3. Probe workers’ power, supply chain organising efforts, and economic leverage
    The disparate nature of global garment firms poses a significant challenge to labour organising. Yet, the limits of ‘spatially fixing’ the profitability crisis posed by China’s rising labour costs may be contributing to both the relocation of capital and the growth of ‘full package’ suppliers. To brands, the historically profitability of South China, in terms of labour force and infrastructure, has no substitute. Thus changes in China’s labour landscape fundamentally alter the global economic geography. The study in this section will be conducted through a survey of over forty local garment trade unions across the world, supplemented by interviews with union contacts retrieved through longstanding links I have developed with IndustriALL global union member unions, Clean Clothes Campaigns affiliates, and the International Union League for Brand Responsibility member unions.

Through an exploration of three separate but complimentary points of enquiry of the garment sector the research will make a key contribution to the understand of the changing relationship between capital, labour, and production in the global economy. The project will result in the first in-depth analysis on the ascent of ‘full package’ garment manufacturers in Asia, delivering insights on the complex and changing relations of power between manufacturers, buyers, workers, factory owners, consumers and the state. These findings will contribute to ongoing efforts to establish workers’ rights in a sector plagued by building fires and collapses in which countless initiatives have to date remained largely without success (Kumar & Mahoney 2014). Ultimately, understanding the trends in Chinese manufacturing may hold the clues to the future of production across the world and whether we are indeed in the waning days of the ‘sweatshop’ factory.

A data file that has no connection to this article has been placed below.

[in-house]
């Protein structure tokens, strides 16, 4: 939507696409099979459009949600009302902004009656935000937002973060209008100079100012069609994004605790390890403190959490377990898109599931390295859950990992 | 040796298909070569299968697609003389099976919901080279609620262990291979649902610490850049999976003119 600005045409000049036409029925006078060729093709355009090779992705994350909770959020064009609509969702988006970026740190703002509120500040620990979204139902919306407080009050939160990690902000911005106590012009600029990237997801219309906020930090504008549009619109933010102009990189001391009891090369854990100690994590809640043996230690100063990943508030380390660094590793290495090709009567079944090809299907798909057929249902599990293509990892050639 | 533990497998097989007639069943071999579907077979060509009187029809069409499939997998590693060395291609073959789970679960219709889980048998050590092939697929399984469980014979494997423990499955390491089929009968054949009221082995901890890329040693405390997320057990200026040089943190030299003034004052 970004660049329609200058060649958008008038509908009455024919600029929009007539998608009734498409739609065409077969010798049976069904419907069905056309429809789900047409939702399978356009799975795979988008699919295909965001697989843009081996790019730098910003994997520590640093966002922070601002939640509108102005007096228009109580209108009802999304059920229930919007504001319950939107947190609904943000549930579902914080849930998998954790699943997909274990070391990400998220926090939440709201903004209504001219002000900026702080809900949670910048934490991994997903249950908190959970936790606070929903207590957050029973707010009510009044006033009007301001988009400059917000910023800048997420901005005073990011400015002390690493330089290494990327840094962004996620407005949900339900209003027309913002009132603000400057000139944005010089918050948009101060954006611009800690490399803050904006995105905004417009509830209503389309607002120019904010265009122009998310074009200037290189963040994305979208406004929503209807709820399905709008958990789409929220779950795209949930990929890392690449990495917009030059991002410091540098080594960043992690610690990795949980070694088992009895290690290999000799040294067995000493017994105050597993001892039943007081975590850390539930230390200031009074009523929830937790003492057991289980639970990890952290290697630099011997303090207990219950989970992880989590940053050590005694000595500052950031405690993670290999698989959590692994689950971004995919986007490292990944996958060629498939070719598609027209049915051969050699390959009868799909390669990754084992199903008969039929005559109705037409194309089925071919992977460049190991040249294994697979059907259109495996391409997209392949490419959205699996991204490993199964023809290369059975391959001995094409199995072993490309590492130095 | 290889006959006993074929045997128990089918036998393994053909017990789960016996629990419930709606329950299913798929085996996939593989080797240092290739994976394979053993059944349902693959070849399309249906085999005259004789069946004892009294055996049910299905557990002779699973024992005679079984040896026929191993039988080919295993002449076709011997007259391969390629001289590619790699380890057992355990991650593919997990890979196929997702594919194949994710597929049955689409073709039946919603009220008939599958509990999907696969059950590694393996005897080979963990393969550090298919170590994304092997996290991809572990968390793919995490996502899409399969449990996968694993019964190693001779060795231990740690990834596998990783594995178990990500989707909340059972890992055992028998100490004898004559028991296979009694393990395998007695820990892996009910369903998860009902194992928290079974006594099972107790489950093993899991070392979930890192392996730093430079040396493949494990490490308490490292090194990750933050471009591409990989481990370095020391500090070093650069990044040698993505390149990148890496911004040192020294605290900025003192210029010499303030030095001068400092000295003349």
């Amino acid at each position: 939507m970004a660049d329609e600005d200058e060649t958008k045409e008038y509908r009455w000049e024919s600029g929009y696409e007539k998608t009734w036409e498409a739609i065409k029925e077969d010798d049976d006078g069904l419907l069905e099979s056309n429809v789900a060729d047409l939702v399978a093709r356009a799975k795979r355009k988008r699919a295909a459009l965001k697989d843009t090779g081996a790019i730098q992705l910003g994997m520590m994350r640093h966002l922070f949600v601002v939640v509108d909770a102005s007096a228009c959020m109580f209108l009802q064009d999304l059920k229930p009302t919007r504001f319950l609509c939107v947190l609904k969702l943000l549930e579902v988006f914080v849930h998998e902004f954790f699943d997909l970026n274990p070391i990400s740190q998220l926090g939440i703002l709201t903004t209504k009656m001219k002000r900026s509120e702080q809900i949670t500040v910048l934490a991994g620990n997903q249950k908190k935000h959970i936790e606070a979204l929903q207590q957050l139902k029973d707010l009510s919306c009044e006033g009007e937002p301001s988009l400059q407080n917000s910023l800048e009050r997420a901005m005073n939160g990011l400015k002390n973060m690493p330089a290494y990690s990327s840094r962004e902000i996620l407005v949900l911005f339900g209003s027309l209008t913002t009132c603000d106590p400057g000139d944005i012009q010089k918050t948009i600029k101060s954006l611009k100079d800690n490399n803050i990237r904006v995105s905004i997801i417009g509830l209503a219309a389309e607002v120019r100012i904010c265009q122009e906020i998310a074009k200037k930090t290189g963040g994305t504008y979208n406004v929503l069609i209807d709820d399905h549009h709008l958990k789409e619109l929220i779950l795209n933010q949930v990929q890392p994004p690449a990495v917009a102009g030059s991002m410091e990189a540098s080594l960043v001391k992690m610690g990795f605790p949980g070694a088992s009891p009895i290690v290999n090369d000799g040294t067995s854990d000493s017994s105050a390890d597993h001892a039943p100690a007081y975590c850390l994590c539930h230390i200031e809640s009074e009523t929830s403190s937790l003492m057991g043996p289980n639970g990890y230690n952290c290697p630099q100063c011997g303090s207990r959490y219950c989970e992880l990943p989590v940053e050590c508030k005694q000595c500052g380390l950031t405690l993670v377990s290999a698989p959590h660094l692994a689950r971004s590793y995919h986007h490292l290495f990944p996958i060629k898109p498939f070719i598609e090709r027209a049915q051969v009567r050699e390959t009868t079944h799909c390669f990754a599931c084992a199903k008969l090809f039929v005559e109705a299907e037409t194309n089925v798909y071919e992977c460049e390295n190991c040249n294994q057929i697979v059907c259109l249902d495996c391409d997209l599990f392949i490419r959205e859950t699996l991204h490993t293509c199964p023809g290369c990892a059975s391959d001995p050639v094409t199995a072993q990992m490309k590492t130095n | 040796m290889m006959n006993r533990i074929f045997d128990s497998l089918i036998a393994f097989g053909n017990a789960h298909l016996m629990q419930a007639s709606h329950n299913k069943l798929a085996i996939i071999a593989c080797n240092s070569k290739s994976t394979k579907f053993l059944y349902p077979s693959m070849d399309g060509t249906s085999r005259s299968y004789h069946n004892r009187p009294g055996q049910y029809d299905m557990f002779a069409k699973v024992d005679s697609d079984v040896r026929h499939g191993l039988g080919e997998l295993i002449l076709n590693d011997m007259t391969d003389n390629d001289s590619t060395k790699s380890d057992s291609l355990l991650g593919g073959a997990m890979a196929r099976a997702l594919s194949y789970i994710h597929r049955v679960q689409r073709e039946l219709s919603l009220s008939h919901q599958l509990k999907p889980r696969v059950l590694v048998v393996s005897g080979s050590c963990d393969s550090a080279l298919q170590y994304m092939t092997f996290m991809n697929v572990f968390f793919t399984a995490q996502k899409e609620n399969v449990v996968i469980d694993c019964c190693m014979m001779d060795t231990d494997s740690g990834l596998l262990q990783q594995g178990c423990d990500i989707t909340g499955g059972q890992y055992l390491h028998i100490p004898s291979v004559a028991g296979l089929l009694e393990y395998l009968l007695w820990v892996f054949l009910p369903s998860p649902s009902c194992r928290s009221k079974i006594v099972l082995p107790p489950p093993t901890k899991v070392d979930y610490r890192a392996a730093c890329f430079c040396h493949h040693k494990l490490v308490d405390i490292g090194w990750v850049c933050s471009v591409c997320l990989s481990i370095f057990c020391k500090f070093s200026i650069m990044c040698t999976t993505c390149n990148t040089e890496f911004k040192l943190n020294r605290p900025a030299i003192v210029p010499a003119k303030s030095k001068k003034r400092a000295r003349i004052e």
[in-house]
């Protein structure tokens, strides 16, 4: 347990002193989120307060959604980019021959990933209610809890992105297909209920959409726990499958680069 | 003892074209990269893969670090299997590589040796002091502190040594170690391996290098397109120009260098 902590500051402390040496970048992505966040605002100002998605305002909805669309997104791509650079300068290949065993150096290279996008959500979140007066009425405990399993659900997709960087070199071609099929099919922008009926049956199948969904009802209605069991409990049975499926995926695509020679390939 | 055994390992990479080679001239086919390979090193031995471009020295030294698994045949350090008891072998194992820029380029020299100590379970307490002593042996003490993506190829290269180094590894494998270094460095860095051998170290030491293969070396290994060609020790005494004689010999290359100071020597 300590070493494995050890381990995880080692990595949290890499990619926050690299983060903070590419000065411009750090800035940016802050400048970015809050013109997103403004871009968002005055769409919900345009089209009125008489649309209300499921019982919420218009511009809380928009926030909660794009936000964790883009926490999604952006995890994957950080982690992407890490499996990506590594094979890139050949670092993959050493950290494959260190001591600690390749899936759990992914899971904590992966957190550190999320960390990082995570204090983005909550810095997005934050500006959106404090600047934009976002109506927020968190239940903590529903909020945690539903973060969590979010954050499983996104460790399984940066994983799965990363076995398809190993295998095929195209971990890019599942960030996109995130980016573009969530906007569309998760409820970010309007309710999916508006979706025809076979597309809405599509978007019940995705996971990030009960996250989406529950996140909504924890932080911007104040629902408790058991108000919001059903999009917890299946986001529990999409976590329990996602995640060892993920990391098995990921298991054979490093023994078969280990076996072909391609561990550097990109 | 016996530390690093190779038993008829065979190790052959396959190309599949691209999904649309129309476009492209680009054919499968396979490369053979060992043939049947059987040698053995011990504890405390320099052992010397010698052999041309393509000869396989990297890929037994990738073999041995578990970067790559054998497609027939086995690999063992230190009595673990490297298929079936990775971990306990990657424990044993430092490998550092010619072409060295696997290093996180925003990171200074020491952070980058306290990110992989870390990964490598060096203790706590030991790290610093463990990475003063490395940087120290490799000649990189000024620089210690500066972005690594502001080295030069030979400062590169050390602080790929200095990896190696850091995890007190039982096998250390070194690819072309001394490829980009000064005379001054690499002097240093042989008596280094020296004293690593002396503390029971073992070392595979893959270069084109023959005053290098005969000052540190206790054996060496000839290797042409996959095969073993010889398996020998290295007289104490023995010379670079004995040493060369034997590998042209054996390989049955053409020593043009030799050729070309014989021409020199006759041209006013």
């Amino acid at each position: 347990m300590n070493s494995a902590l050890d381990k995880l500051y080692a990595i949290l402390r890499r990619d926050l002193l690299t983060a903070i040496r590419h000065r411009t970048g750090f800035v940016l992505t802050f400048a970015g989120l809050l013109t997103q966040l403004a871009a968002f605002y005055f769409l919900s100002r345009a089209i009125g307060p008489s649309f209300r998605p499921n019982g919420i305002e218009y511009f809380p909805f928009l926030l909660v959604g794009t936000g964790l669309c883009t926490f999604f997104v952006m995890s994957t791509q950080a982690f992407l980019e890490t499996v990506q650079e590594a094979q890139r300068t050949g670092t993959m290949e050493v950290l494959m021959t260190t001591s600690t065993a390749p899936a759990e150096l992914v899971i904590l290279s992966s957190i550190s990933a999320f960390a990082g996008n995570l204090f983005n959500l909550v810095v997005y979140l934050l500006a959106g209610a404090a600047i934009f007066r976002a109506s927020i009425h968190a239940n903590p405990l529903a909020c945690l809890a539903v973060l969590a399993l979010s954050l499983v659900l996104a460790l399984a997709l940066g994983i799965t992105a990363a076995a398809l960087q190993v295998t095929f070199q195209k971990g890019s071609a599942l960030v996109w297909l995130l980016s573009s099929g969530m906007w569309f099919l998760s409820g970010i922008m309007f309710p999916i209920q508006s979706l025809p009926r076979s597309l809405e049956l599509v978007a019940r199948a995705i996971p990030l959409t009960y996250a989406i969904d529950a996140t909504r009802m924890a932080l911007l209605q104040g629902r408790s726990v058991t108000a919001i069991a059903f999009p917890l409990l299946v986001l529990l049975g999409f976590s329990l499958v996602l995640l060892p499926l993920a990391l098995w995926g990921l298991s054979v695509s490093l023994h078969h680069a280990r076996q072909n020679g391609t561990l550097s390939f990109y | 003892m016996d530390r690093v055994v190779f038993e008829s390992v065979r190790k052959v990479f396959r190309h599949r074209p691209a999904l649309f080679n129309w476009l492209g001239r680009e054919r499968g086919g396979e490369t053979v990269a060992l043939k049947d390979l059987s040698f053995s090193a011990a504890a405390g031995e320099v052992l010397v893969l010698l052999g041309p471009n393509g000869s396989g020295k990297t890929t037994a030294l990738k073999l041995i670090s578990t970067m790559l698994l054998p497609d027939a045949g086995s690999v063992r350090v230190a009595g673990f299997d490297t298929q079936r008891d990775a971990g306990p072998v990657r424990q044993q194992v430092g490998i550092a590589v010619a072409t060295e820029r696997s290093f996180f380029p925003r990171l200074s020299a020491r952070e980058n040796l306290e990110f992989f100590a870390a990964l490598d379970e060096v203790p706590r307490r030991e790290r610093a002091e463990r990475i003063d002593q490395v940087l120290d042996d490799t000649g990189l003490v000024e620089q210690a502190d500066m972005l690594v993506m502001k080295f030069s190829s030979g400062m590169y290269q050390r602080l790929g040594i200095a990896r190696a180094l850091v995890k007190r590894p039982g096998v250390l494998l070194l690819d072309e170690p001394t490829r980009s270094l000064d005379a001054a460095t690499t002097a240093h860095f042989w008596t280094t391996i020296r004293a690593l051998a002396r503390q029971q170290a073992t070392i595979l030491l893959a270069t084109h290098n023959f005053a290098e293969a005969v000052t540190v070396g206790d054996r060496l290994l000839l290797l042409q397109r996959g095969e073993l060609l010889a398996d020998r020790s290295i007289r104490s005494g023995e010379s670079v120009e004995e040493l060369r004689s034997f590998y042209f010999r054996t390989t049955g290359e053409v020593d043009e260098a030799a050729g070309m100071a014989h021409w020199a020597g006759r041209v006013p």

Beyond the Leverhulme Trust funded research project, I write and research about South Asia and the United States on issues of international political economy and industrial relations, race and inequality, as well as power and contestation.

Publications

For access to my publications visit my academia page.

Edited Special Issues

  • Kumar, A. Gebrial, D.; Sarkar, A.; Cooper, A.; Iyer, S. (2016) eds. Special Issue “The Politics of Identity” Historical Materialism (ongoing)
  • Kumar, A; Cowan, T.; Tilley, L. (2016) eds. Special Issue “Peasants, Primitive Accumulation and Global Capitalism” City (ongoing)
  • Kumar, A., Murrey, A.; A. Elliott-Cooper & M. Younis (2014) eds. Special Issue: “Labor Pains: Resistance Across Global Spaces” City: analysis of urban trends, culture, theory, policy, action, 18:6

Journals

  • Kumar, A. & Dalia Gebrial (2016). “Rhodes Must Fall as an Atonement for the Present”. Economic and Political Weekly, Vol 51. Issue 10.
  • Kumar, A (2015) “Global Workers’ Rights through Capitalist Institutions? An Irreconcilable Proposition” Historical Materialism, 23.3. 215-227.
  • Kumar, A. (2014) “Interwoven Threads: Building a Labour Countermovement in Bangalore’s Export-Oriented Garment Sector” City: analysis of urban trends, culture, theory, policy, action, 18:6, 854-872.
  • Kumar, A., Amber Murrey, Adam-Elliott Cooper & Musab Younis (2014) Co-Editor, Special Issue: “Labor Pains: Resistance Across Global Spaces” City: analysis of urban trends, culture, theory, policy, action, 18:6.